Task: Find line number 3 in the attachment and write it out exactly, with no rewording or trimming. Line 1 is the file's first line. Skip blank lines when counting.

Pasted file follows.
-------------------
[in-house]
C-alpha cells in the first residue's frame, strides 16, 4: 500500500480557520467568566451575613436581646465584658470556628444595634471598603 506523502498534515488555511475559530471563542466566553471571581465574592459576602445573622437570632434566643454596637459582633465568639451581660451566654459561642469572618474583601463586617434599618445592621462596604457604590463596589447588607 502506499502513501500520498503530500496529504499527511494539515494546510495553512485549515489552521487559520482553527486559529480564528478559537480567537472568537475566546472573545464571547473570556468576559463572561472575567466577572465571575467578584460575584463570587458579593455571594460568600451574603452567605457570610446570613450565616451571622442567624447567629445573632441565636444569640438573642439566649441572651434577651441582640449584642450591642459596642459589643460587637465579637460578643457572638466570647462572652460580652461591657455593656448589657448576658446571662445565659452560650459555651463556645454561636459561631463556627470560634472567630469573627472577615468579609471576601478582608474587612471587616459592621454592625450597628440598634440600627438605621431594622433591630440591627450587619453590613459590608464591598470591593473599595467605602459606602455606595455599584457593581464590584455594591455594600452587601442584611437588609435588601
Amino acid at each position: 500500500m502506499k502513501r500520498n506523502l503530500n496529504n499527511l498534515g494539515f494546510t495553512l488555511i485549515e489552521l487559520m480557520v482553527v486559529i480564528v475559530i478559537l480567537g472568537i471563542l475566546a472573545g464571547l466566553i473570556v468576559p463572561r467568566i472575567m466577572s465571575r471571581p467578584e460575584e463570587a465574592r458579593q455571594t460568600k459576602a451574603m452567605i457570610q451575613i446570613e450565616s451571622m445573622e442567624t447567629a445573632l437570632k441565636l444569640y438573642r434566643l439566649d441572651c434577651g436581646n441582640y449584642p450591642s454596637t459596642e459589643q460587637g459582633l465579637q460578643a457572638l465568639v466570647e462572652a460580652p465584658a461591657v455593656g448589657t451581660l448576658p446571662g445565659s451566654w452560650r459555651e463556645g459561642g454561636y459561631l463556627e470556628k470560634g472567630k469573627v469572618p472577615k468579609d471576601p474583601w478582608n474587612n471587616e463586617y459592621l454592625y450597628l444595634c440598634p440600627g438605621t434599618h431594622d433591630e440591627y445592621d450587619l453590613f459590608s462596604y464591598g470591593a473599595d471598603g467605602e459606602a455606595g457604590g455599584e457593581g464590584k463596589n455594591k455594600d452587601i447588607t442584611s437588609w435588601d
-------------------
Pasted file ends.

Amino acid at each position: 500500500m502506499k502513501r500520498n506523502l503530500n496529504n499527511l498534515g494539515f494546510t495553512l488555511i485549515e489552521l487559520m480557520v482553527v486559529i480564528v475559530i478559537l480567537g472568537i471563542l475566546a472573545g464571547l466566553i473570556v468576559p463572561r467568566i472575567m466577572s465571575r471571581p467578584e460575584e463570587a465574592r458579593q455571594t460568600k459576602a451574603m452567605i457570610q451575613i446570613e450565616s451571622m445573622e442567624t447567629a445573632l437570632k441565636l444569640y438573642r434566643l439566649d441572651c434577651g436581646n441582640y449584642p450591642s454596637t459596642e459589643q460587637g459582633l465579637q460578643a457572638l465568639v466570647e462572652a460580652p465584658a461591657v455593656g448589657t451581660l448576658p446571662g445565659s451566654w452560650r459555651e463556645g459561642g454561636y459561631l463556627e470556628k470560634g472567630k469573627v469572618p472577615k468579609d471576601p474583601w478582608n474587612n471587616e463586617y459592621l454592625y450597628l444595634c440598634p440600627g438605621t434599618h431594622d433591630e440591627y445592621d450587619l453590613f459590608s462596604y464591598g470591593a473599595d471598603g467605602e459606602a455606595g457604590g455599584e457593581g464590584k463596589n455594591k455594600d452587601i447588607t442584611s437588609w435588601d